Eosinophilia in acute myeloid leukemia: Overlooked and underexamined

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The presence of eosinophilia in acute myeloid leukemia (AML) suggests an underlying core binding factor (CBF) lesion, a platelet derived growth factor (PDGFR) translocation, or another rare translocation (such as ETV6-ABL1). Each of these cytogenetic entities carries unique diagnostic, prognostic, and therapeutic implications. CBF AML is most common and as such, its treatment is more clearly established, consisting of intensive induction chemotherapy followed by cytarabine based consolidation. Due in large part to its intrinsic chemo-sensitivity, CBF AML is associated with relatively high rates of remission and survival. PDGFR mediated AML is comparatively rare, and as such, diagnostic and treatment paradigms are not as well defined. Early identification of PDGFR translocations is essential, as they confer profound imatinib sensitivity which may, in many instances, spare the need for chemotherapy. Prompt recognition of such lesions requires a strong index of suspicion, and as such these diagnoses are often initially overlooked. Unfortunately, many cases of PDGFR associated AML, particularly those with other concurrent cytogenetic abnormalities, demonstrate treatment emergent imatinib resistance. Such patients continue to present a challenge, even with the advent of novel tyrosine kinase inhibitors (TKIs). Patients with rare translocations such as ETV6-ABL1 are not well described however seem to follow an aggressive clinical course, with limited response to imatinib, and poor outcomes. This review examines the significance of eosinophilia in the context of AML, with respect to its presentation, pathology, and cytogenetics, and with special attention to appropriate evaluation and treatment.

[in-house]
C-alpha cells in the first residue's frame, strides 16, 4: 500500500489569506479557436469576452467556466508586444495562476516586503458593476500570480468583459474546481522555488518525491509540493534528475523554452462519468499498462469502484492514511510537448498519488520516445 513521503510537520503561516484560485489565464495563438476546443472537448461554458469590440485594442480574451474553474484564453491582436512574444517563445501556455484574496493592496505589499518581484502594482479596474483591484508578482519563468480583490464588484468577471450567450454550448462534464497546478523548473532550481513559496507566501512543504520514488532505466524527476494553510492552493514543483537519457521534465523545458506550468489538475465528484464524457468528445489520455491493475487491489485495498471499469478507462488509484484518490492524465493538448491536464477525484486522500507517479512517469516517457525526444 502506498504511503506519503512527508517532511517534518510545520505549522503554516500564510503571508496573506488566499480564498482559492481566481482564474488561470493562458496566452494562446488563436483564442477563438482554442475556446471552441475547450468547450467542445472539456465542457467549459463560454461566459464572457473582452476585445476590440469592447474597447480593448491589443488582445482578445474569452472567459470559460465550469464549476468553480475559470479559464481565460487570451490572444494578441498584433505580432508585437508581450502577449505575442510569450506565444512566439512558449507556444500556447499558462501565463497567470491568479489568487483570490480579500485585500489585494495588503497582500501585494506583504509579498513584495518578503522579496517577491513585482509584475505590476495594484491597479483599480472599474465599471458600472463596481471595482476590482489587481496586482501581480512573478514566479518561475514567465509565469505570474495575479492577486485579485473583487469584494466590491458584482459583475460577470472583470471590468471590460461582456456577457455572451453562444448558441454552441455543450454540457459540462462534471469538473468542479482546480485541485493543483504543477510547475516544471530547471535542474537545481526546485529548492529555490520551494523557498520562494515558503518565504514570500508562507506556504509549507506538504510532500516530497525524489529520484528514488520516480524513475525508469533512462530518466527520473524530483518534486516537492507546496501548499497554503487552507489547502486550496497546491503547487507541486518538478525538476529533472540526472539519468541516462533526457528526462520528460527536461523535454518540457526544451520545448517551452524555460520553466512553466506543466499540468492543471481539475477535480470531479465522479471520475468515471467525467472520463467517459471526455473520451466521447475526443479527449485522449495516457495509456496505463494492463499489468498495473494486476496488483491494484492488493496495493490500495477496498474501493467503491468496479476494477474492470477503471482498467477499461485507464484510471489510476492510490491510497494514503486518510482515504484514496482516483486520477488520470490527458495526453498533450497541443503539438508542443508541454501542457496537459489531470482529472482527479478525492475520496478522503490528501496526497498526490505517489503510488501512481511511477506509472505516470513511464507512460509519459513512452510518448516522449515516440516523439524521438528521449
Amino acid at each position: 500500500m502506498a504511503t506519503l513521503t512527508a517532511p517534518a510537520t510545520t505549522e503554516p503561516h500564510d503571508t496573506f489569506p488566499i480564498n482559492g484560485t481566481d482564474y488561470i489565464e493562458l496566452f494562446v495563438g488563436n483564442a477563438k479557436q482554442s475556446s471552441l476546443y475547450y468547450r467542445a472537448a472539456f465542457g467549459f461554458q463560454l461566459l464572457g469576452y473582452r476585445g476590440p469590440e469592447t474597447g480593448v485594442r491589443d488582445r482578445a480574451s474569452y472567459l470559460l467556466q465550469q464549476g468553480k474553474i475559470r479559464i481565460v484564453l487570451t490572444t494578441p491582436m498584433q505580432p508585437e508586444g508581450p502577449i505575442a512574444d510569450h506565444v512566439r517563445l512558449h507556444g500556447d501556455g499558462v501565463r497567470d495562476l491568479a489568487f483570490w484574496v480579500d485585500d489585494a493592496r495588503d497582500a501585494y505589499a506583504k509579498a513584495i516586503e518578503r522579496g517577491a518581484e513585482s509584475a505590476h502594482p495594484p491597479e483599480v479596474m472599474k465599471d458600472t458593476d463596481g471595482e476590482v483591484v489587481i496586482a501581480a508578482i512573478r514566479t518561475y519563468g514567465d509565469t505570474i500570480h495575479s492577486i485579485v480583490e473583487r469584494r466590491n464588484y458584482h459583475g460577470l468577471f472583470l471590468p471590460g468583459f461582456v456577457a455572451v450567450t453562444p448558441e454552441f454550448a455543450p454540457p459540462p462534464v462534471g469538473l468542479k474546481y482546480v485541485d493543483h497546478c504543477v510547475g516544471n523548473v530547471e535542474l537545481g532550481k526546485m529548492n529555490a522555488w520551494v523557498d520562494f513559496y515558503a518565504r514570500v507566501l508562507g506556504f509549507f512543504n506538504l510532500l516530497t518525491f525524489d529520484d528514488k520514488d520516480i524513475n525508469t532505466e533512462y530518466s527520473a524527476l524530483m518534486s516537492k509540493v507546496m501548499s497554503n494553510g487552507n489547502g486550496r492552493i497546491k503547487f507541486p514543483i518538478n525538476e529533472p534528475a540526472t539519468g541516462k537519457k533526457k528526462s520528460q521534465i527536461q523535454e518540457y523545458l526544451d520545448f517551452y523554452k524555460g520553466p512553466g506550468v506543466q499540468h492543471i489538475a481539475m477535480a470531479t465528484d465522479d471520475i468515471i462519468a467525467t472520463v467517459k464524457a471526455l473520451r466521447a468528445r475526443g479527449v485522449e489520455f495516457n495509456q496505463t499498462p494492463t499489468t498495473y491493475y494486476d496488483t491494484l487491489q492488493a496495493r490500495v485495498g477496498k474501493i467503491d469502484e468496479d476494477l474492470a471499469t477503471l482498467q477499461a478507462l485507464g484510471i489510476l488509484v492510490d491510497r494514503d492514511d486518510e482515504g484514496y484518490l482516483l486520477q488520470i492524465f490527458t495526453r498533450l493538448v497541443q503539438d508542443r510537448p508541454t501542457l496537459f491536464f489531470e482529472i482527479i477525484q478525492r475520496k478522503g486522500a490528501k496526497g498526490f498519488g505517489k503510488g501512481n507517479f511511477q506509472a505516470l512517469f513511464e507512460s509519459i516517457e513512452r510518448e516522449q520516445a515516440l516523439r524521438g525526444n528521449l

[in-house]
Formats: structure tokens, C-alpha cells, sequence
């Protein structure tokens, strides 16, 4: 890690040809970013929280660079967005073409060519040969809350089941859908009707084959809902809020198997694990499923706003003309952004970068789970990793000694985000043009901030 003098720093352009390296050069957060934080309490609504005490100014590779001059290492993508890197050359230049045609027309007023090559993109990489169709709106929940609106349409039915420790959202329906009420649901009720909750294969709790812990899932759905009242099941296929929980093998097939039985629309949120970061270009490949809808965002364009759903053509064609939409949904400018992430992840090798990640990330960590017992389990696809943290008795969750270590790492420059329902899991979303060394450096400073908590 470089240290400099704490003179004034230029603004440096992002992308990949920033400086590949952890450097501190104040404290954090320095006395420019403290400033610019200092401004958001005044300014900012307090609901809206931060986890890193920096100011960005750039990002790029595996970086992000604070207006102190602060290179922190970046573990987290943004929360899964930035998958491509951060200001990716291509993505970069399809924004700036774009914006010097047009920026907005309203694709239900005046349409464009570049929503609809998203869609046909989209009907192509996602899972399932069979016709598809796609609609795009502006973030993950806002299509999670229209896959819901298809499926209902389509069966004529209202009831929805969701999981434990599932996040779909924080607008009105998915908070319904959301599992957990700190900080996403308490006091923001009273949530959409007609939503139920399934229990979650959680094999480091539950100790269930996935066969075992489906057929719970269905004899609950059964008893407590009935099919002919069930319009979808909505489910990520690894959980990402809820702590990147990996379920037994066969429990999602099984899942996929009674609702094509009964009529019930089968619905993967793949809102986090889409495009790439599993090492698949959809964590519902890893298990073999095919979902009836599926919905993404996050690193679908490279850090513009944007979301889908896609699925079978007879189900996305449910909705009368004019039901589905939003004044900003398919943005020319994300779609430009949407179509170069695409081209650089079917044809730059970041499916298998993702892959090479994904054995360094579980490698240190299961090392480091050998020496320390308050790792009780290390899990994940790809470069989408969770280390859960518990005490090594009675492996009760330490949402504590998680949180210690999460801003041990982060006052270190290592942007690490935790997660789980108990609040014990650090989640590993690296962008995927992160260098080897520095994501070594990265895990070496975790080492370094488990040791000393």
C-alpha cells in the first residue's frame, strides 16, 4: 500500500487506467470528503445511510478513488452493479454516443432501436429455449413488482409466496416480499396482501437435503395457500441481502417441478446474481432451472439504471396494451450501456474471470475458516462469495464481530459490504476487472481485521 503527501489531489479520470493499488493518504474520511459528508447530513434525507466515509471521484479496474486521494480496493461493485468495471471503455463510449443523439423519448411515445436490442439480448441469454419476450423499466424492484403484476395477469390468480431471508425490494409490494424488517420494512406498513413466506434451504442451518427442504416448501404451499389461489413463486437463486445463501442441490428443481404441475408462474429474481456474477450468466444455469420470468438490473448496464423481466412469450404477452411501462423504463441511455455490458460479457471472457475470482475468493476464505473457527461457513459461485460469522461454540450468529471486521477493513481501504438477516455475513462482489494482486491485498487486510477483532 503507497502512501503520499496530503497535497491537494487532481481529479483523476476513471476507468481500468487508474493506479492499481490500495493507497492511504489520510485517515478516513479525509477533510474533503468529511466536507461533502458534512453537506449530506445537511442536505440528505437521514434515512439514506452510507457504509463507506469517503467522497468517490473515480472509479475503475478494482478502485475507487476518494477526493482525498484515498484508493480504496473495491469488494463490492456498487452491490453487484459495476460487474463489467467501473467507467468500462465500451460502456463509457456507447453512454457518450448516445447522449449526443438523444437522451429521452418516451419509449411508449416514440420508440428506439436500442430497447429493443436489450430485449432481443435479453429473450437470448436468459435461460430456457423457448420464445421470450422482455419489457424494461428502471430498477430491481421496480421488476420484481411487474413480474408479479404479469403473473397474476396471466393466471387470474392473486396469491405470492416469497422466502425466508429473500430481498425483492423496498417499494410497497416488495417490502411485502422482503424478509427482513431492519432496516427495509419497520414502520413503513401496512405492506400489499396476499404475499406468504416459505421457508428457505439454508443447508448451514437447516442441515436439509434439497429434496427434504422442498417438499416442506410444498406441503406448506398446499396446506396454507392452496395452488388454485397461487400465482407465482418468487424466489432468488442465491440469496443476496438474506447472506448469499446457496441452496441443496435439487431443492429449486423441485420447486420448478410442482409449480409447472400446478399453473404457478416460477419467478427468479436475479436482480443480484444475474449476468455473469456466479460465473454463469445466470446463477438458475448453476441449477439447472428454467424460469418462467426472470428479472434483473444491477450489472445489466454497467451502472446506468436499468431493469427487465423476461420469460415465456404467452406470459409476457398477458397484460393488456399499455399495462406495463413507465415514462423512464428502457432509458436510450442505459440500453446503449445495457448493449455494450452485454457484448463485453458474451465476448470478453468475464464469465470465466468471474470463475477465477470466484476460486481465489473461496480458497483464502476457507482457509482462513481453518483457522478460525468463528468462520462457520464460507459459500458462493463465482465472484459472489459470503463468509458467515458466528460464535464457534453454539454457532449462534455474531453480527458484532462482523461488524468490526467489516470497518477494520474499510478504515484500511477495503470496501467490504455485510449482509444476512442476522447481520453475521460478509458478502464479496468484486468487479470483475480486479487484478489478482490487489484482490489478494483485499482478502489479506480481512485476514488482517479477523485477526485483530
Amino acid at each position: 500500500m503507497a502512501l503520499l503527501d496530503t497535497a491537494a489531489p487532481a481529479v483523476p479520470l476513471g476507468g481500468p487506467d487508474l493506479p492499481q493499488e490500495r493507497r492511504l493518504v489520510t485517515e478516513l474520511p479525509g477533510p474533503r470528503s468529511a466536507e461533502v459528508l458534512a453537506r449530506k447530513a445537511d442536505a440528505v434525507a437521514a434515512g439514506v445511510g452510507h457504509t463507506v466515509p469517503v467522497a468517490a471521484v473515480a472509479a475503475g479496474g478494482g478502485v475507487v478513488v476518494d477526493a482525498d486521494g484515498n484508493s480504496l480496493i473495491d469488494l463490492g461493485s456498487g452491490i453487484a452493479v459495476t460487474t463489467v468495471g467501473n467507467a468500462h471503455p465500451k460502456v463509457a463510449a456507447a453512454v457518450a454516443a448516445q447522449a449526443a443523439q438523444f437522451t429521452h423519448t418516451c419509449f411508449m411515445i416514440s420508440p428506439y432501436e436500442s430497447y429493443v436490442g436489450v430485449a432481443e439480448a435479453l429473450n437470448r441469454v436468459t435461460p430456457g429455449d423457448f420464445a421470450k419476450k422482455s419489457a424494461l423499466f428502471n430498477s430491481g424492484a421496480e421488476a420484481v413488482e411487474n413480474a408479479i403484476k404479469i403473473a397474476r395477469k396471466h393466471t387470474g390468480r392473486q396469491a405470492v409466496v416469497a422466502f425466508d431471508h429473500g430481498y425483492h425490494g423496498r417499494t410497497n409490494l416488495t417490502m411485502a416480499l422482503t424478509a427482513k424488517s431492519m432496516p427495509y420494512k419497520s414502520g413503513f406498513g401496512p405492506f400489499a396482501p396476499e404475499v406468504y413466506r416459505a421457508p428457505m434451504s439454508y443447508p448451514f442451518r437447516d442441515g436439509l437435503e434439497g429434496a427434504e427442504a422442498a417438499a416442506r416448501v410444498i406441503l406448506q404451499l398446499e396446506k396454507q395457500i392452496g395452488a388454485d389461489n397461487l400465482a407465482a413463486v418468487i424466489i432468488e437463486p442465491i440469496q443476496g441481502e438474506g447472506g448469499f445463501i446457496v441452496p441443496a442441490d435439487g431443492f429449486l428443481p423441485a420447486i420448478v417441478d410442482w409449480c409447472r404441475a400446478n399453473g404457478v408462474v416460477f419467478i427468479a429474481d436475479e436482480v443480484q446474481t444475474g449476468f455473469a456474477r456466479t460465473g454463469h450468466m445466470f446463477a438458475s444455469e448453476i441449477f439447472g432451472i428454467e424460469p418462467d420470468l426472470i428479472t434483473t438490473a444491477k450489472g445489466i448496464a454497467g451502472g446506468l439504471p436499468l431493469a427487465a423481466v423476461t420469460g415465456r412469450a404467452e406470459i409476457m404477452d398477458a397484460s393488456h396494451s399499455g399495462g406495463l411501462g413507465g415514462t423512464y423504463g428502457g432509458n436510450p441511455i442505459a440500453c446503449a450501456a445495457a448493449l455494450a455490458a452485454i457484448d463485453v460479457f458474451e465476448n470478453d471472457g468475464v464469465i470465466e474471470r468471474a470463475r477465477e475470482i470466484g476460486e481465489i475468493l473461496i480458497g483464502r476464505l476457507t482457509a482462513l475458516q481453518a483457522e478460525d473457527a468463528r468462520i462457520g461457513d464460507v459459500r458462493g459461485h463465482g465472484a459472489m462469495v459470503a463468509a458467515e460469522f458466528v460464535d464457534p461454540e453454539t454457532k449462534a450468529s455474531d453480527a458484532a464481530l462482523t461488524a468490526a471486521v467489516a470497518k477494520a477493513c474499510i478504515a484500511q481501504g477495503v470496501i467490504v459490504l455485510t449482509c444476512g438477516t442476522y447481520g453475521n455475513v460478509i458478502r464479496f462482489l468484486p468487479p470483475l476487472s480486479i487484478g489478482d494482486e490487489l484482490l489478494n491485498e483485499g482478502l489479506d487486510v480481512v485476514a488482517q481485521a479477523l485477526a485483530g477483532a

Original languageEnglish
Pages (from-to)23-31
Number of pages9
JournalBlood Reviews
StatePublished - Jul 2019


  • Acute myeloid leukemia (AML)
  • Core binding factor (CBF)
  • ETV6-ABL1
  • Eosinophilia
  • Imatinib
  • PDGFRa
  • PDGFRb


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